Ten years ago, Akio traveled overseas to Los Angeles for the first time by way of Heath, to exhibit and share his pottery with a new audience. Our friend Adam Silverman — then Clay Studio Director — had seen his work in Japan, and his process and form immediately resonated.
Since that show 10 years ago, Akio has brought new work to Heath every year, and the friendship that’s formed along the way is as soulful and alive as the objects themselves. In his work, we see evidence of tradition, both in technique and origin, as well as keen attention to the experience of using the objects.
We sat down with Akio and reflected on the past 10 years: what it was like to come to the US for his first show at Heath, what wabi sabi means to him, and how his perspective on design informs his work.
Having Adam Silverman see your work in Japan and ask you to show in the US must have been an honor — exciting and scary?
I was so honored and excited to hear his suggestion then. To be honest, it was the first trip outside of Japan for me. I was so excited for having a chance to visit a foreign country, but I thought it would be the first and last trip overseas.
What was the first show at Heath Ceramics like for you?
I asked Adam what I should make for my show. He told me, “do the same as you do in Japan.” His words made me so relieved, and I was able to finish my work while relaxing. Each year, you create new styles for us — it’s exciting to see. What’s the process of creating something new, yet still so Akio?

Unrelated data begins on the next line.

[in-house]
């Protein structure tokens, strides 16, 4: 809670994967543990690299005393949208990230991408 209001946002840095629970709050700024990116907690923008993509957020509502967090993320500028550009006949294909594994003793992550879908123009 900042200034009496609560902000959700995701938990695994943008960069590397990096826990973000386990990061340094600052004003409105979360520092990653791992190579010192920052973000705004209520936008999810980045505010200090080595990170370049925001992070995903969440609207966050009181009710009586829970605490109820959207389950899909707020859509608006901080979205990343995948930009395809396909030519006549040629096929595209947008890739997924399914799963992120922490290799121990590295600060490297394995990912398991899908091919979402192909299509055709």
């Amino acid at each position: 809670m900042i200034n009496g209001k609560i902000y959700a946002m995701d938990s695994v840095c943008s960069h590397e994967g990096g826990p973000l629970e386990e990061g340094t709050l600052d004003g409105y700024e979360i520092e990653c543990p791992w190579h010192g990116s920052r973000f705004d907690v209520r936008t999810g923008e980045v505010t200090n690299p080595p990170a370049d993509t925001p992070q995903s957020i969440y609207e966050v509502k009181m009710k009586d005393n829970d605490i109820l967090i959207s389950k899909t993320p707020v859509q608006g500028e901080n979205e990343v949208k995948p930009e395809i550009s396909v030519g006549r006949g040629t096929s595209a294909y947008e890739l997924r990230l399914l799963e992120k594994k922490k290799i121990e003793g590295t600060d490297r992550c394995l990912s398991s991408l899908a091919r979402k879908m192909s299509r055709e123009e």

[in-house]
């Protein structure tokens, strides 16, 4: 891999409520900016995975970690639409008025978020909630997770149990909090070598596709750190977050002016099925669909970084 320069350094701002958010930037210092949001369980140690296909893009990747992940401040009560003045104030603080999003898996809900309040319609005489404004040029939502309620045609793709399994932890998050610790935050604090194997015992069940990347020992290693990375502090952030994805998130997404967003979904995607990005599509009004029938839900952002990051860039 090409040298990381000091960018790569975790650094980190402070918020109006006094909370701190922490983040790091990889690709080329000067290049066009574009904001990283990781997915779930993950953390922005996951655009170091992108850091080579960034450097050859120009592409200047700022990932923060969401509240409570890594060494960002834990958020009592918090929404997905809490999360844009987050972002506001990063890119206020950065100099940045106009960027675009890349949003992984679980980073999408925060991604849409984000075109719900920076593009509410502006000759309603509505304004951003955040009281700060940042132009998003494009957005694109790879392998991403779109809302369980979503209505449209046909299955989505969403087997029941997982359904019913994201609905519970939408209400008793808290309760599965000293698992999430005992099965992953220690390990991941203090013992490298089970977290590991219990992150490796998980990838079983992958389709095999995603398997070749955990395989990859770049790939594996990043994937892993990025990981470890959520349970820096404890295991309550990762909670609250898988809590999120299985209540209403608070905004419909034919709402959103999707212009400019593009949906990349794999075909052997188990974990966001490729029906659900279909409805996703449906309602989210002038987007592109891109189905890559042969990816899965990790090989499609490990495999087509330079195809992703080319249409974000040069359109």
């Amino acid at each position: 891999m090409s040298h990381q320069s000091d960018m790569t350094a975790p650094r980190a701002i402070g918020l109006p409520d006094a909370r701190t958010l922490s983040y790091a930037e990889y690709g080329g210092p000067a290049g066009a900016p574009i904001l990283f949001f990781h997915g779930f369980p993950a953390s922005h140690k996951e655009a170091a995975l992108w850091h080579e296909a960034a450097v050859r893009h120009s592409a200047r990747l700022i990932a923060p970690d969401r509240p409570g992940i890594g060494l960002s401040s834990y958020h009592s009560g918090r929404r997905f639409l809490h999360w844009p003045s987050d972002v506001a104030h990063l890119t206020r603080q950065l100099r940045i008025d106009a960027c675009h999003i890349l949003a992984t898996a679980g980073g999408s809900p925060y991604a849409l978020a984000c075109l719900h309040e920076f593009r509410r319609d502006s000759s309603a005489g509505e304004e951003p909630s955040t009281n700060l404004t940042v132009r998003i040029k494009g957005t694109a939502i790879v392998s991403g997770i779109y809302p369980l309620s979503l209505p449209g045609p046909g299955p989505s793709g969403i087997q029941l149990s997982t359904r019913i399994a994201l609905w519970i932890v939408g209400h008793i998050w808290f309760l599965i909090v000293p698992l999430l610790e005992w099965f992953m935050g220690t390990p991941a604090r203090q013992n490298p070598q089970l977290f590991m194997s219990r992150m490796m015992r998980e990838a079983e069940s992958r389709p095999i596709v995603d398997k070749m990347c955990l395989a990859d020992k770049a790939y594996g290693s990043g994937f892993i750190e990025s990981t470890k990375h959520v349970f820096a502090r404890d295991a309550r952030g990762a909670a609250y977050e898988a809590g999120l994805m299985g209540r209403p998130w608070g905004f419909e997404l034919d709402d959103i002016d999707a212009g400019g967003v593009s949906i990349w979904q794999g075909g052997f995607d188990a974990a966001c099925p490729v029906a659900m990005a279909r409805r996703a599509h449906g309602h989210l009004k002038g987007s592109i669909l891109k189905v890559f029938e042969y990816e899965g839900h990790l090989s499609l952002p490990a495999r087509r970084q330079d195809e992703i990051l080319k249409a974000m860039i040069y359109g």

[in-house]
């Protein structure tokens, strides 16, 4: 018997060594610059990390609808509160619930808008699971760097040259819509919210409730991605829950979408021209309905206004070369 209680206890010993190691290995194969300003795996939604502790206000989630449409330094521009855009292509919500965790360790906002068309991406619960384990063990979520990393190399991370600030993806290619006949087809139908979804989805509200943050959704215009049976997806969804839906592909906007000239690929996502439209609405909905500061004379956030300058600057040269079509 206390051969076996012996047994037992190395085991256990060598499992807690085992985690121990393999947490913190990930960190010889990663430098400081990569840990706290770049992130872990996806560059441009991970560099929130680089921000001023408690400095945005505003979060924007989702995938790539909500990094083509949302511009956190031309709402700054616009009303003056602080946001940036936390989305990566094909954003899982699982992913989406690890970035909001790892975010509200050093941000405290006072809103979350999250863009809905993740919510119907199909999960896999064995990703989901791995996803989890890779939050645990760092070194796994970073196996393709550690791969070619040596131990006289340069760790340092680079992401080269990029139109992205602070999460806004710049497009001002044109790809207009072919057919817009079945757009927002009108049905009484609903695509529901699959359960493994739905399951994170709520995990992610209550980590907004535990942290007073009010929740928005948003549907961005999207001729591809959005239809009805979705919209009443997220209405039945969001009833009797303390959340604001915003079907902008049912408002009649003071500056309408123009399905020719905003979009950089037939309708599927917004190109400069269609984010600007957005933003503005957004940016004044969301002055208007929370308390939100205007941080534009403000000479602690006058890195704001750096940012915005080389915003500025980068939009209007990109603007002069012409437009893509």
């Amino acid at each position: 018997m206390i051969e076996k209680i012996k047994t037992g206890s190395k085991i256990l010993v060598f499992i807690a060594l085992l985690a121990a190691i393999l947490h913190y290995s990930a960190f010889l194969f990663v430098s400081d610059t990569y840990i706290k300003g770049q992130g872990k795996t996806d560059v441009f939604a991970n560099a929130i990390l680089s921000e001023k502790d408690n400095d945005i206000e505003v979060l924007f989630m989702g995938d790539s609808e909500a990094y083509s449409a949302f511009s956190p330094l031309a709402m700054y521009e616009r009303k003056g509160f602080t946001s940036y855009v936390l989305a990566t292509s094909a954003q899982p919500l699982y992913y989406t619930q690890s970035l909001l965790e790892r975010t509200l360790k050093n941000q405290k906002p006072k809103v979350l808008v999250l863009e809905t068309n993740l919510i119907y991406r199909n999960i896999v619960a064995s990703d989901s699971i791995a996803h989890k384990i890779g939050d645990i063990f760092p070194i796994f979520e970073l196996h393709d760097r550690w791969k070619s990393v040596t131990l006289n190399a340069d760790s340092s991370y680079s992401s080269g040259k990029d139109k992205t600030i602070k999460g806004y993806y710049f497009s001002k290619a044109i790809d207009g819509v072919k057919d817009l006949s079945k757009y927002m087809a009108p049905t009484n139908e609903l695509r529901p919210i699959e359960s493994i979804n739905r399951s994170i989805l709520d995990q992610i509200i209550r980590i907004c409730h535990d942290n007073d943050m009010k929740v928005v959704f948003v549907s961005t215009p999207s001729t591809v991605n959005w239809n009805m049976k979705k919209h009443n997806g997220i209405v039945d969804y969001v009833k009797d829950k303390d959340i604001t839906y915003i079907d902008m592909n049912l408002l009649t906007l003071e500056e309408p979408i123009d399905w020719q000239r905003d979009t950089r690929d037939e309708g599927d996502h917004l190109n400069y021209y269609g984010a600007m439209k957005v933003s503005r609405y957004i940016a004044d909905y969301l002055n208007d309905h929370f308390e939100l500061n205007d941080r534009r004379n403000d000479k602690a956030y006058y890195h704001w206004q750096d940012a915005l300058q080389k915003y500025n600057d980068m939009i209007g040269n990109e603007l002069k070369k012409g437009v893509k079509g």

Throwing, throwing, throwing! And firing, firing, firing!
What does Wabi Sabi mean? There are so many poor English translations — tell us what it means for you. Do you consider your work Wabi Sabi?
I love Wabi Sabi, but even for a Japanese potter like me, it’s very difficult to answer. Things can be rusted and become dirty and disappear by deteriorating over time. Basically, it is deterioration — it is a negative image. But sometimes we can find unique beauty in our aesthetic sense during the deteriorating. I think that kind of sensibility is called Wabi Sabi: accepting as it is naturally made. It's natural for me to explore rustic texture.After 10 years, do you have any Heath pieces at home? Which ones?
I usually use Heath’s cups that can be used for soup and plates.What is the most memorable moment from the last 10 years?
It was the 2011 show: we had an earthquake disaster before my show starting-day. On that day I was in the Narita airport with my family to go to LA — it was so scary.
We got to LA, and the show opened safely on March 12, but my studio and home were damaged. Adam and Heath started a donation for me — I can’t thank them enough.
After knowing Cathy and Robin for 10 years, how would you describe them?
They are awesome. They always have an open mind and they're brave. They made Heath Ceramics grow greatly in these 10 years. Not only that, they've created a new handmade culture in a ceramic business — that's unbelievable. I'm so happy and honored to be able to work with them.
Thank you, Akio! Join us as we celebrate — see and shop new work, toast with us to the tenth year, and mingle with Akio and friends at the upcoming Opening Reception, Akio & Heath: Forming Tradition Since 2009.
Don’t forget to follow along #akioandheath
for the decade-long story.